Edited By Martin Hinton
Lukáš Bielik - Thought Experiments in Semantics
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Slovak Academy of Sciences
Thought Experiments in Semantics1
Thought experiments have been widely used in different areas of philosophy – the philosophy of language and semantics being no exception. In general, thought experiments target a thesis or a proposition which seems to be accepted within a given context. They usually make use of our imagination and conjoin it with some form of deductive or inductive reasoning. They present us with a hypothetical scenario (usually, via counterfactual reasoning) in order to evaluate the thesis within that imagined situation.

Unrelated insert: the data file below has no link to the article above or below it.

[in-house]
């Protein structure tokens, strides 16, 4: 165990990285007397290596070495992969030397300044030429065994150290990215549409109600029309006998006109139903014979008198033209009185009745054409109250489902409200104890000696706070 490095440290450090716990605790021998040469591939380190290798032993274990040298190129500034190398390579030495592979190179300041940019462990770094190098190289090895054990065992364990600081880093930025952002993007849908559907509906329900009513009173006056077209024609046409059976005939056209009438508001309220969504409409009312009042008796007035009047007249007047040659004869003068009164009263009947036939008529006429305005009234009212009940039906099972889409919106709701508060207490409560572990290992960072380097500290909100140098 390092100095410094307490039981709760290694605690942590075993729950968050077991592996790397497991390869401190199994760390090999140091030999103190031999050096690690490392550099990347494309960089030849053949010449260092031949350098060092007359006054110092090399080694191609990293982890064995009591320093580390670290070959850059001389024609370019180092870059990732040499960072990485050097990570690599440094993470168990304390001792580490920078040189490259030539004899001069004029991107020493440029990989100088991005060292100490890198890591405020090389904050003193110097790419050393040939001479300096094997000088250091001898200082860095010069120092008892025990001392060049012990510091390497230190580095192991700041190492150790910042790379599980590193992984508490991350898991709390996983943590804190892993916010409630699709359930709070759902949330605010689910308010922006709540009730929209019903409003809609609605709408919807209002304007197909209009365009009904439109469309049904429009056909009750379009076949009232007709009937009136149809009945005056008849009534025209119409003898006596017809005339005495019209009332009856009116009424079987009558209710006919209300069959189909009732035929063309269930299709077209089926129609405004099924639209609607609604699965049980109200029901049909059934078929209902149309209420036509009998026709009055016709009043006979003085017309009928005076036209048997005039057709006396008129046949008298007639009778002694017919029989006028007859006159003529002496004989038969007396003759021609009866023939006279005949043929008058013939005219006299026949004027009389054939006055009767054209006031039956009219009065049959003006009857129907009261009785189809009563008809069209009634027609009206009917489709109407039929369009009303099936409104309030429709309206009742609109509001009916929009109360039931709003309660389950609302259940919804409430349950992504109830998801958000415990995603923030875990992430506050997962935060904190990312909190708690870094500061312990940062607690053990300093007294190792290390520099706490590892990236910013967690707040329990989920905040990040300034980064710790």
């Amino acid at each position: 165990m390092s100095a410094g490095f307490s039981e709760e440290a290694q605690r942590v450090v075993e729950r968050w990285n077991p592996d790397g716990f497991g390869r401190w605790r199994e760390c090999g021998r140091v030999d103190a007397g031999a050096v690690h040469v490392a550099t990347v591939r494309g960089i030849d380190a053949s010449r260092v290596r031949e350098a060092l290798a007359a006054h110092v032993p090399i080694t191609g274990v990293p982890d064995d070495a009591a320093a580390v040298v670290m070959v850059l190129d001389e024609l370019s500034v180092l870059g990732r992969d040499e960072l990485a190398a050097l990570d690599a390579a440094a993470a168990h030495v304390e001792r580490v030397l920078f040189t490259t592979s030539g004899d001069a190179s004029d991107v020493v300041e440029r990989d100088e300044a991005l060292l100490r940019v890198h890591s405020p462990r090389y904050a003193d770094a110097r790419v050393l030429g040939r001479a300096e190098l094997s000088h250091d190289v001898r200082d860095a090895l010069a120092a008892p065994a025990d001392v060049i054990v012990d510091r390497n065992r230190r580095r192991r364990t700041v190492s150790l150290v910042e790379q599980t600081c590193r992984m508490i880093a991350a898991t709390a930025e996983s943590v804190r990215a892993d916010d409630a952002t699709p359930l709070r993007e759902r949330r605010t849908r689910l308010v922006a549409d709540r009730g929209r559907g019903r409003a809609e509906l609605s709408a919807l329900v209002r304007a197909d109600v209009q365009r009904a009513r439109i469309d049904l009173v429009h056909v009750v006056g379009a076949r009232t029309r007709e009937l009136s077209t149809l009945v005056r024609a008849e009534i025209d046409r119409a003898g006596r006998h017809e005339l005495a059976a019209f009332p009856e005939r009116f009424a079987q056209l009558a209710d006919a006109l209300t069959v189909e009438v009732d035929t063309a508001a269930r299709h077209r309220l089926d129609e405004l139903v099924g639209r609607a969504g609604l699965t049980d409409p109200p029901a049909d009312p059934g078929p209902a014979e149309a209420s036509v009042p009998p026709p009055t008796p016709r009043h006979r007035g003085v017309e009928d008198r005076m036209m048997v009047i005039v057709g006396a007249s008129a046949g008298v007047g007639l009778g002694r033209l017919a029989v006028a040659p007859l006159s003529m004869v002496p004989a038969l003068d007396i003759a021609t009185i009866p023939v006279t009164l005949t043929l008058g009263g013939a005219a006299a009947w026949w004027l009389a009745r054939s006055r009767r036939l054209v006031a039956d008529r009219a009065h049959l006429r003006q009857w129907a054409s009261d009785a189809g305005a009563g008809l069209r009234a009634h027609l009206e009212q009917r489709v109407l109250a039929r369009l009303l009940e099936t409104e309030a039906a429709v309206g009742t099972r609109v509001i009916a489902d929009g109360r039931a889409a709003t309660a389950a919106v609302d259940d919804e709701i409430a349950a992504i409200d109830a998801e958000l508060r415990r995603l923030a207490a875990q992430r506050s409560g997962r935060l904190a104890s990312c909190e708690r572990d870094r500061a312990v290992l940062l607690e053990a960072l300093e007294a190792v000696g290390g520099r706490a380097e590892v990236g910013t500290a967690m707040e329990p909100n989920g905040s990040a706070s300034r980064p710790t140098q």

On the other hand, philosophical disciplines such as the philosophy of language and semantics, represent together a very broad research field. Both these philosophical areas give rise to many different problems, topics, approaches and methodologies related somehow to language. They deal with such distinct questions as, ‘What is the nature of (linguistic) meaning?’, ‘What makes a bunch of sounds a meaningful utterance?’, ‘What does an expression E refer to?’, ‘Are proper names rigid designators?’, ‘Is the extension of natural kind terms determined by the psychological states of the speakers?’, ‘What is an agent related to in belief contexts?’, etc.2
Many papers coming from within these areas appeal to thought experiments. It is quite remarkable that we can track their use as early as Frege’s papers. (For instance, Frege’s imaginary scenarios with Dr. Lauben, Leo Peter and Rudolf Lingens aim...
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